be entitled to have added to this sum reasonable allowances for working cash, going value, water rights, and such other elements as may not have been included in the original figure and also the value of the non-operative property which apparently was not included in the original figure. The value on this basis would exceed $16,000,000 for the whole property without giving any consideration to the enormous enhancement of value of all good property in Indianapolis which has occurred since January 1, 1917." And the commission set out a number of estimates based on different price levels, made by its own engineering staff of which Mr. Earl L. Carter was the head. There is shown, as to physical property only, the cost of reproduction less depreciation estimated on different price bases. Some of these estimates were on quoted market prices of cast iron pipe and some were on prices approximately ten per cent. less. This made a difference of about $375,000. The estimates on the lower basis follow:

Average prices 10 years ending with 1920 $13,979,744

10 years ending with 1921 14,689,078

10 years ending with 1922 15,232,676

5 years ending with 1922 18,335,974

Prices prevailing October 1, 1922 17,328,249

These include $102,997 to cover materials and supplies.

The company submitted various estimates made by valuation engineers Hagenah and Erickson. There is shown below, in respect of physical property only, cost of reproduction less depreciation.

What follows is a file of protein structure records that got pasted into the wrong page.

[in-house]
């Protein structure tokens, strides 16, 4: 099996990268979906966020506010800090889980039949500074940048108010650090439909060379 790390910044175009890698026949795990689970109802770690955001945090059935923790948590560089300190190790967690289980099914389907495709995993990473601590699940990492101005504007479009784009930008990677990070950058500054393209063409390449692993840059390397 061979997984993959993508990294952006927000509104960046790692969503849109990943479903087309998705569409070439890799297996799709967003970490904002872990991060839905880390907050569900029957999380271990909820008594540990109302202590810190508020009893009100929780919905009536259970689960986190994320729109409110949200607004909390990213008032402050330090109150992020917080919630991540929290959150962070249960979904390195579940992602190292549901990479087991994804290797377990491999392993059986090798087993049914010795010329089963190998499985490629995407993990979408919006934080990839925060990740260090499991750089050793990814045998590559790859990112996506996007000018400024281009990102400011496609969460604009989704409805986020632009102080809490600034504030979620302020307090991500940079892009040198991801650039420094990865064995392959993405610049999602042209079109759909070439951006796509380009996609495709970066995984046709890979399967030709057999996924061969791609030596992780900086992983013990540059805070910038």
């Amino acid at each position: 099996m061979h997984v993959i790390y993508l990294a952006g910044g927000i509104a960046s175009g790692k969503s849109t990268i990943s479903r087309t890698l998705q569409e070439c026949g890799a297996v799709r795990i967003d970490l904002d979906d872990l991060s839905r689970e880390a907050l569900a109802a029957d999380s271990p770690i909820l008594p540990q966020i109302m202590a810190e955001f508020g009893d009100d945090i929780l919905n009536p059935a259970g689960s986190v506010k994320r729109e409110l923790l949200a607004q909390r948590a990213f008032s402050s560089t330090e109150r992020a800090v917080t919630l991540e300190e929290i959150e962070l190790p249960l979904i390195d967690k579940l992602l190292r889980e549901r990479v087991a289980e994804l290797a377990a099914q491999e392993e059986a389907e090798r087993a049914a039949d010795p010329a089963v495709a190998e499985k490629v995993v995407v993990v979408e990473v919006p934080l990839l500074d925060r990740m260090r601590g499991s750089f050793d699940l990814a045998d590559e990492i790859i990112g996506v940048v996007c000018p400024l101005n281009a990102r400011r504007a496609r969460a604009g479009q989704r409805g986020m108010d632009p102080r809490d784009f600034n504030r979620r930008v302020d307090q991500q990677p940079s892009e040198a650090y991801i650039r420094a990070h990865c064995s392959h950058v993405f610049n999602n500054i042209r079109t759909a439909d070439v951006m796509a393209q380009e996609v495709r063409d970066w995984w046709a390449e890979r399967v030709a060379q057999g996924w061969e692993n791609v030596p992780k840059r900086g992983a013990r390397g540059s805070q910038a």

Average prices 10 years ending with 1920 $16,020,456

5 Years ending with 1921 20,535,543

Prices prevailing October 1, 1922 19,447,193

There were added for materials and supplies $100,000, for working capital $135,000, for water rights $500,000, and for going value $2,000,000.

The company also submitted estimates and appraisals made by valuation engineers, Sanderson and Porter.

[ 272 U.S. Page 406]

     They estimated cost of reproduction of the "bare physical property" on prices as of October 1, 1922, at $19,087,560, and on average of prices for ten years ending with 1920, at $16,169.257. Neither of these included anything on account of working capital, water rights or going value. To cover working capital $267,312 was added and for water rights and going value $2,355,050.

By its order the commission fixed the value of the property at $16,455,000. Its report shows that figure to have been made up as follows:

Commission's engineering staff's appraisal, cost of re-

production less depreciation, on basis of average

level of labor and material prices for the 10-year

period ending December 31, 1921, including mate-

rials and supplies $14,689,000

Capital additions from April 1, 1922 to ...